We last saw David being told by Achish, king of Gath, to stay home while the Philistines prepared to go to war against King Saul and the army of Israel. So David and his men returned to the town of Ziklag but when they arrived, they discovered that in their absence the town had been attacked, burned and their wives and children taken as hostages.
When they saw what had happened, the text records: “David and his men wept aloud until they had no strength left to weep.” I Sam. 30:4 Their grief turned to anger and some of the men started blaming David! They even discussed stoning him.
If you’ve ever been falsely accused, you know how David felt. Yet in the midst of this painful circumstance we see one of the greatest evidences of his heart toward God for it says: David was greatly distressed because the men were talking of stoning him; each one was bitter in spirit because of his sons and daughters. But David found strength in the Lord his God. I Sam. 30:6
There are a few things we can learn from this chapter.
First of all, it is common for people to look for someone to blame when they’ve been hurt. Didn’t the men realize that David also had lost his family, just as they had? He didn’t know, anymore than they did, whether he would ever see his children again. He cried like they did, yet in their grief, reason went out the window and they turned on their leader as if he was the one who had destroyed the village and caused the kidnapping of their families! Unbelievable! Yet, we sometimes do the same thing. Remember this: people who are hurt and/or angry, make irrational decisions. When we are hurt, our first recourse must be to do as David did: turn to the Lord Who is the only One who can help us. To point fingers and accuse others, often unjustly, only aggravates the grief we already bear.
Secondly, there is nothing that causes more pain than when our children are in danger. Matters involving our children can cause great bitterness to take root in our spirits and the damage that has been done when parents have ‘thrown stones’ in retaliation for something one of their children suffered is legendary and lasting. The sad thing is that taking one’s own revenge (which by the way is contrary to God’s word) feeds the bitterness taking root in us and damages our own souls even further.
Thankfully, David’s men came to their senses and chose not to act out of their emotions – a wise decision.
Thirdly, in any kind of pain, our first and most important response MUST be to turn to the LORD – first! Like David, we must find our strength in the LORD; we must rely on His grace to help us respond appropriately.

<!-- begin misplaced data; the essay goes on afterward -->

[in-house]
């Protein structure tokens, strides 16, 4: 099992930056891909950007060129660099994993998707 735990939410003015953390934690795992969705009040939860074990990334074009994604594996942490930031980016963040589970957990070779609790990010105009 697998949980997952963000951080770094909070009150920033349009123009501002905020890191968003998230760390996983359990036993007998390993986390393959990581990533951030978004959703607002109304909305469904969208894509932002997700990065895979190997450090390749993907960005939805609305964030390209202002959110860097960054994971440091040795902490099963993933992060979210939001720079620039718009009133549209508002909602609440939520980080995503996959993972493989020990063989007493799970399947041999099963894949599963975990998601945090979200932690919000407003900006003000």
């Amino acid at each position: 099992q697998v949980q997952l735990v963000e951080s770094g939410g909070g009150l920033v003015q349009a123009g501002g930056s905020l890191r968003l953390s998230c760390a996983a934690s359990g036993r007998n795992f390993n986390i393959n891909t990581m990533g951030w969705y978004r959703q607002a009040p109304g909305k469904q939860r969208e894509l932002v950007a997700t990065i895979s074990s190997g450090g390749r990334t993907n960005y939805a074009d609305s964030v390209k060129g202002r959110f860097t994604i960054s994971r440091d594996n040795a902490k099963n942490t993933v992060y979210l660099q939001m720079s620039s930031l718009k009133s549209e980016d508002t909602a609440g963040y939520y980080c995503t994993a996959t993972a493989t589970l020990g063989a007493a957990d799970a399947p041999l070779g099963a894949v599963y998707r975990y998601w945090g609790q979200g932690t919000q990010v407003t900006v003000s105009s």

Once David’s men had calmed down, David asked the LORD for direction and was told, “Pursue them…you will certainly overtake them and succeed in the rescue.” I Sam 30:8
David initially took six hundred men with him, but two hundred were so exhausted that he left them and went on with the remaining four hundred. They caught up with the Amalekites who were celebrating their conquest. The battle took nearly 24 hours but David and his men recaptured all that they had lost – families, possessions, etc. and even plunder from the Amalekites. At the end of the day, only 400 of the large Amalekite army managed to survive and escape.
When the victorious group returned home, some of them felt they were entitled to the plunder since they’d fought the battle and were disinclined to share anything with the 200 who had stayed behind. David made an important decision and taught them a principle: the share of the man who stays behind with the supplies is to be the same as that of him who went to battle. All will share alike. I Sam. 30:24
Just because God assured David ahead of time that he and his men would be victorious didn’t make the battle any easier. It still took them 24 hours of hard fighting to realize the victory they were promised. We sometimes think that if God has promised us a victory then it should be easy and quick. Not so.
God is just as much interested in making you stronger spiritually as He is in giving you victory. Your part in the ‘fight’ is critical to your spiritual progress and there is no shortcut around it. Just think of an Olympic athlete. How many thousands of hours of hard training go into a victory lap and a gold medal?
We live in a self-serving society. It behooves us not to forget that discipline, effort and self-control are still virtues to be desired and acquired. God has no interest in lazy children!
Our modern world facilitates a certain ‘laziness’ compared to how our grandparents lived. We have machines that wash the clothes and dry them, other machines that wash the dishes, and countless other conveniences. I’m all for that but NOT at the expense of becoming spiritually lazy. Let us pull ourselves up by the proverbial ‘bootstraps’ and re-engage in deliberate effort to strengthen our spiritual life by discipline and self-control. The reward is worth far more than a ‘gold medal’.